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Six easy ways to deal with judging parents

Feel like you’re the victim of mom shaming or mom judging? It’s tough being a new mom, let alone if you feel like you’re under attack from parental criticism. Here’s how to deal with judging parents, family, and friends, while ensuring you show more compassion and stop judging other moms.

3 mins
to read
By Danial Ahmad ,
Jan 27, 2021

Tips

  • Did you ask for their advice? If you didn’t, then you can politely shut them down. You can deter unwanted childcare advice by stating what you’re doing for your child and reinforce that you just want support rather than opinions.
  • If you did ask for advice, however, and don’t like their reply then you can’t blame them for answering. The best thing to do is be selective in who you ask certain childcare questions. For example, if it’s breastfeeding advice, then your close friend who breastfed would be a better option than your sister who bottle-fed.
  • Trust your mom intuition and run any advice you’re unsure of by your healthcare provider (HCP). This could be particularly helpful if you feel a family member’s advice is old-fashioned or outdated. Use your HCP’s recommendation to close down any unwanted opinions. Say “Well, actually, I’ve checked that with my doctor and they’ve advised against doing that.”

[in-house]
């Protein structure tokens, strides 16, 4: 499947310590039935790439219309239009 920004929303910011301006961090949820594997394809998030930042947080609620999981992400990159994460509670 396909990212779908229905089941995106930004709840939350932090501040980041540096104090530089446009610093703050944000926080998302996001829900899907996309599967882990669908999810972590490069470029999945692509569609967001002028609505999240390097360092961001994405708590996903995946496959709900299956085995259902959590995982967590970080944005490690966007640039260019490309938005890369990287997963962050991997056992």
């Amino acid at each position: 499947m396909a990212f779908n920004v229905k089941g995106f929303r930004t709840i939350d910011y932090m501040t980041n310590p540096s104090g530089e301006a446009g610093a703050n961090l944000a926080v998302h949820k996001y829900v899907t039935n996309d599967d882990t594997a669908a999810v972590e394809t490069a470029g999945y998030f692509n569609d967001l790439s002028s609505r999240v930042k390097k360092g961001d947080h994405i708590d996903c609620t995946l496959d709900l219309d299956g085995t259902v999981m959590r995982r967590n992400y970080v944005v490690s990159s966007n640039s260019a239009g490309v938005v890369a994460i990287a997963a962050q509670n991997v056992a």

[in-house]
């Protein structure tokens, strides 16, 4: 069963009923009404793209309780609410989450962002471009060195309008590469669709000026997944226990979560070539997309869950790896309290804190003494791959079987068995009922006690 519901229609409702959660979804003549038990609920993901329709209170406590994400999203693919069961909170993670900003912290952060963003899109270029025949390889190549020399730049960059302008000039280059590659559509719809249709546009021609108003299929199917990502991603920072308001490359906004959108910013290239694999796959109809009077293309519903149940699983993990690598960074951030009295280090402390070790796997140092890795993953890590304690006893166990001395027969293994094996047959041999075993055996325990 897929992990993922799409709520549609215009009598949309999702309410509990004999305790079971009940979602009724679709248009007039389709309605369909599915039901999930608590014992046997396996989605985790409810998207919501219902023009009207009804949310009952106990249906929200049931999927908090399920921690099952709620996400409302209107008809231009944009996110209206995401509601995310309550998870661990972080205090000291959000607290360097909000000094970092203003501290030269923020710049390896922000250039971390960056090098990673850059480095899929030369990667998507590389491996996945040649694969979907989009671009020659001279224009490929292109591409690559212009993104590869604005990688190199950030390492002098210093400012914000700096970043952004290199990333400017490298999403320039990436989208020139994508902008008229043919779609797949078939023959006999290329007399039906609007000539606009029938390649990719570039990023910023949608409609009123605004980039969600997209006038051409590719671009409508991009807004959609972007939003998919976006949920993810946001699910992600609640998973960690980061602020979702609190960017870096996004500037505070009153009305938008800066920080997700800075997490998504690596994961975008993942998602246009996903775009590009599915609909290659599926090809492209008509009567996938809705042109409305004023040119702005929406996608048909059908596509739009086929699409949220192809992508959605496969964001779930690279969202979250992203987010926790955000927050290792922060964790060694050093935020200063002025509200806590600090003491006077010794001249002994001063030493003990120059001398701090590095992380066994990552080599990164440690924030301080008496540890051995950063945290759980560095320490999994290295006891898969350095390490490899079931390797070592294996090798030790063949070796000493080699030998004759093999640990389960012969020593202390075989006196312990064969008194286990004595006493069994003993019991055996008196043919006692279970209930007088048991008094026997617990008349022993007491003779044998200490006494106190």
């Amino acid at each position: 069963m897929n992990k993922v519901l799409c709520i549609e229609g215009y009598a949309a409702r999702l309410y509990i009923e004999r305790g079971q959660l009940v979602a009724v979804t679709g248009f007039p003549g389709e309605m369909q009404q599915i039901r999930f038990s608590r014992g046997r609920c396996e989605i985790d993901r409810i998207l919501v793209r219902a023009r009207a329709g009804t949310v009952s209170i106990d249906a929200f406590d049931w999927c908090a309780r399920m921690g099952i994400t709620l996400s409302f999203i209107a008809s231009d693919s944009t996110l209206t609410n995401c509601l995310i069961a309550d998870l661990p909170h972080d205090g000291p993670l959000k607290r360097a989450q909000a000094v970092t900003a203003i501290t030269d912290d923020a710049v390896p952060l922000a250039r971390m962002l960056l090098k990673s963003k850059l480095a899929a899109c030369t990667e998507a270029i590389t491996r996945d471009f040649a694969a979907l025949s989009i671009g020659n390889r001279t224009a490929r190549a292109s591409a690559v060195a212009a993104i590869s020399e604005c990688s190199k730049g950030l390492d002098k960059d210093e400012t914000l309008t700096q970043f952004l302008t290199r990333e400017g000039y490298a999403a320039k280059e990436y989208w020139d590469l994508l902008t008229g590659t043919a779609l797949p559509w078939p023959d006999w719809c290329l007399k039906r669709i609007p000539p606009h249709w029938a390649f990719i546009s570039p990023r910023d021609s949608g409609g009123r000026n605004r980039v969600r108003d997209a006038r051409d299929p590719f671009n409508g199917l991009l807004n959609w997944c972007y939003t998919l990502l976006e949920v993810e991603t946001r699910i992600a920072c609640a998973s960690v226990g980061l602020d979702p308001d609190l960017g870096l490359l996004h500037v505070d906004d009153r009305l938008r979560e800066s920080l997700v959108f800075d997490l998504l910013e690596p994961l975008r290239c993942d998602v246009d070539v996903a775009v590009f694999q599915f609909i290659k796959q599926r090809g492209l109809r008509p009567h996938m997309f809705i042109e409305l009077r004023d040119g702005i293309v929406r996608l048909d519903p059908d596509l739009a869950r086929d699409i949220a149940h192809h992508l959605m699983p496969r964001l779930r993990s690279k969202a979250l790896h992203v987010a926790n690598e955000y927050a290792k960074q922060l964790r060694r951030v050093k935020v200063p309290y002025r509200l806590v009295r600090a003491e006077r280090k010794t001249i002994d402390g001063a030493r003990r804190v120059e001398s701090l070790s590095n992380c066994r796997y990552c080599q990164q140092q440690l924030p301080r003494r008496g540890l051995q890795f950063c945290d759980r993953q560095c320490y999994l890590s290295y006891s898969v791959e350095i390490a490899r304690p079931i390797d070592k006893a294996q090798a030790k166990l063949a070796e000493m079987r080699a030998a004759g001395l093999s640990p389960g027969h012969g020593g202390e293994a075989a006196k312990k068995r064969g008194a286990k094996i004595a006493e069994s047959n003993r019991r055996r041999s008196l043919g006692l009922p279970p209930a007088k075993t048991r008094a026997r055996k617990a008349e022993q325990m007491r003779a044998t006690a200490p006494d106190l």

• Are you misinterpreting their childcare advice? This is particularly true if you’re communicating via text message, over online forums or via social media posts. With a lack of body language, inflection and intonation, things can easily get lost in translation — you could attribute one meaning to an opinion when it was meant as something else. If you’re not sure, ask for clarification on what they meant. If in any doubt, leave the conversation alone and confirm it with a face-to-face chat.
  • Is it a classic case of mom shaming? Sometimes things aren’t lost in translation — shaming mothers is rife online and to be on the receiving end can be very upsetting. Whether the vicious-tongued keyboard warrior is feeling inadequate in their own parenting decisions, experiencing jealousy, anger, or frustration, it’s nasty and unnecessary. If you do experience mom shaming online, don’t respond. Delete your post to prevent anyone adding to the conversation and try not to read any more comments. As hard as it is, keep these comments in perspective. They’re the ones with the issue, not you.
  • Finally, take a step back and ask yourself, are you judging other parents? If so, it’s time to stop judging other moms or dads. We’re all trying to do our best and we will all be caring for our little ones slightly differently. It’s much healthier to support other parents, whether that’s family, friends or new mom group members.
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